Christ Church Cathedral, Oxford, Oxfordshire
AddressThe Cathedral Church of Christ, (Christ Church, University of Oxford) St Aldate’s, Oxford OX1 1DP
One of England’s smallest cathedrals but one with a fine and varied collection of stained glass. It is led by a rare surviving tribute to Thomas Becket from 1320 in the Lucy Chapel, and two complete windows by Abraham van Linge from the 1630s. Later work, which is principally from the 1870s, is dominated by the firms of Clayton & Bell, especially notable being their dramatic St Michael window in the north transept, 1875, and Morris & Co, to designs by Burne-Jones.
HighlightEast window of the Latin Chapel
Artist, maker and dateDesigned by Edward Burne-Jones and made by James Powell & Sons, 1859
Reason for highlighting
As a stained glass designer Edward Burne-Jones is best known for his collaboration with William Morris and the cathedral contains some fine examples. However, the east window of the Latin Chapel offers another aspect of his work. Made in 1859 by James Powell and Sons, it is a bold and colourful tribute to St Frideswide, patron of both the city and university of Oxford, designed when Burne-Jones was still in his mid-twenties and more obviously pre-Raphaelite than his later work. It is a dramatic contrast to his later work with Morris and is perhaps the finest of his early works.
Edward Coley Burne-Jones (1833-1898) was born in Birmingham and studied at Exeter College, Oxford where he met William Morris, with whom his name as a stained glass artist would be forever be linked. The stature of this formidable artist and designer was recognised after his death when he became the first artist to be given a Memorial Service at Westminster Abbey.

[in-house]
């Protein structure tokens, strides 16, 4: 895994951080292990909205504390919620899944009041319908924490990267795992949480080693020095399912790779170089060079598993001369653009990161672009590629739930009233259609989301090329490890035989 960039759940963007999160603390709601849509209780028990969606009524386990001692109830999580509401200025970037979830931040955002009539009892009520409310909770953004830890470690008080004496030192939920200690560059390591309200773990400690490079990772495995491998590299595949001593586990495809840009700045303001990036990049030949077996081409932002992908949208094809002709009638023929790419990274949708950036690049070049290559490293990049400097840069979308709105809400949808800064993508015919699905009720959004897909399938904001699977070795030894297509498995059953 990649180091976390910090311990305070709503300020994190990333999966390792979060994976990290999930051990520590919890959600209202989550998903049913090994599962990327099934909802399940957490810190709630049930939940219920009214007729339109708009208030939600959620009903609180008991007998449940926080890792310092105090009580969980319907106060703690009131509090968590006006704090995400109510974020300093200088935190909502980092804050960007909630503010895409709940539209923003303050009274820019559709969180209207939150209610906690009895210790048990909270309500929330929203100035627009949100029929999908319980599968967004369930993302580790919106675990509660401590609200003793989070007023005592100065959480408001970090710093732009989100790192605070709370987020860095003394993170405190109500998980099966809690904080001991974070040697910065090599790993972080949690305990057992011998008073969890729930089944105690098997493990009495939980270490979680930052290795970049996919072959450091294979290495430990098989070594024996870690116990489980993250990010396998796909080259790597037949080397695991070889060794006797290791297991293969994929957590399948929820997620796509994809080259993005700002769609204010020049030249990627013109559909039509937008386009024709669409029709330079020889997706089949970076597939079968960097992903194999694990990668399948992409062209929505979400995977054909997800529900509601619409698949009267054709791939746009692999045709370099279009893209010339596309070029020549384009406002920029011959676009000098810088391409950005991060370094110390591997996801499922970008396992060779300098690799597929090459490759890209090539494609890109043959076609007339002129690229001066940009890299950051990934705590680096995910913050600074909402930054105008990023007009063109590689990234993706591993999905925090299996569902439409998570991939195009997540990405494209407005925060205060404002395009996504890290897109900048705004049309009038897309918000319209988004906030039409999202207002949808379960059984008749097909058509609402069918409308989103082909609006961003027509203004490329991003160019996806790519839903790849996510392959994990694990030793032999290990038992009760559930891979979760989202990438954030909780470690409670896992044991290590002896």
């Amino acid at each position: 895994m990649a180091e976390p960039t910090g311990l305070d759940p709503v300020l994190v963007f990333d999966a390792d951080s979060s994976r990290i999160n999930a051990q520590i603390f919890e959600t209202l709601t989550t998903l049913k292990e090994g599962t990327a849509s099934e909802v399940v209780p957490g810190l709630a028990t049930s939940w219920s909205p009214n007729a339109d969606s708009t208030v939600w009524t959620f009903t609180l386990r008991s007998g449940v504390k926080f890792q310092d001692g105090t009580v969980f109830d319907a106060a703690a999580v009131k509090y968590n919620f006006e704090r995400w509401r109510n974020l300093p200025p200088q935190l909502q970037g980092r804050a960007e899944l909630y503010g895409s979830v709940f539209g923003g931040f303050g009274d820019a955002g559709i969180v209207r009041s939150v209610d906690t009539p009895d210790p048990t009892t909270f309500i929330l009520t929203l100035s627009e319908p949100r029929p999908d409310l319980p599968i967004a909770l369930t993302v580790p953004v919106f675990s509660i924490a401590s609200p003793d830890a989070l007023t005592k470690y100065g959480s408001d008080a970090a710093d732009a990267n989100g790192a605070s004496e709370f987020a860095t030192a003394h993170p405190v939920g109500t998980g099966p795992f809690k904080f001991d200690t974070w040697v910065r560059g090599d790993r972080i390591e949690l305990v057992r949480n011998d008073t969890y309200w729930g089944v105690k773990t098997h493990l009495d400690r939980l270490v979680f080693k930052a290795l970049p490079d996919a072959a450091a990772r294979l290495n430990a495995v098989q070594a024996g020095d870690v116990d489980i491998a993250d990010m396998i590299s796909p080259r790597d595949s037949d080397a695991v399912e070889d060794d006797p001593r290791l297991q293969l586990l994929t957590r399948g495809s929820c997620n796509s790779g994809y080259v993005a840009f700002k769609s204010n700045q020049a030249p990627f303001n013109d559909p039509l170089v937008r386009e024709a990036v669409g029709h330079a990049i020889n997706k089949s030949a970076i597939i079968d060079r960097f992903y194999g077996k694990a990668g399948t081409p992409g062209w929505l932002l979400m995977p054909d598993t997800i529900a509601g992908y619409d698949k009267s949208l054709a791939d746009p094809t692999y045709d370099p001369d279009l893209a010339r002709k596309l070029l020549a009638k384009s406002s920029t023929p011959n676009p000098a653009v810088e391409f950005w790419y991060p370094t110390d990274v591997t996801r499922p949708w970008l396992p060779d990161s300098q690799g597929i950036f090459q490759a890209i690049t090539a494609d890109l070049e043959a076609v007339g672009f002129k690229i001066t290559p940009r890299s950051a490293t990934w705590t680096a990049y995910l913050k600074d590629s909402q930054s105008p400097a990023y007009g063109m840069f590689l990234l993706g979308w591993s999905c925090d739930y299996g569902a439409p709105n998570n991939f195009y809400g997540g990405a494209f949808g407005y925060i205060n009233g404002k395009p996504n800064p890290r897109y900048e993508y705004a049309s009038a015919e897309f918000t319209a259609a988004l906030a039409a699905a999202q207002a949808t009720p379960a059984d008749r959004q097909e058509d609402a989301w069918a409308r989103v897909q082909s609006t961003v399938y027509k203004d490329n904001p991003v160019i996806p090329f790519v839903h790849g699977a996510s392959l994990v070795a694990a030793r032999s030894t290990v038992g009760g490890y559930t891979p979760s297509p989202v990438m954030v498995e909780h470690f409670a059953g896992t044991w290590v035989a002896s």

Burne-Jones Special Issue, The Journal of Stained Glass, Vol. XXXV, 2011
The Last Pre-Raphaelite: Edward Burne-Jones and the Victorian Imagination by Fiona McCarthy, Faber & Faber, 2011.
James Powell & Sons was formed when James Powell purchased Whitefriars Glass, an old established glass works, in 1834. His sons developed the business to be one of the major firms of the Victorian and Edwardian eras. Especially notable is their work with Charles Winston in the 1840s and 1850s to improve the quality of glass available, and the many fine designers with whom they worked. The company’s innovations extended beyond stained glass, with the company developing a formidable reputation in a number of fields, including tableware glass, where Whitefriars Glass remains highly collectable. The stained glass department finally closed in 1973, and the company in 1980.
James Powell & Sons, Whitefriars by Jacqueline Banerjee, PhD, Associate Editor, The Victorian Web
Comments byPeter Hildebrand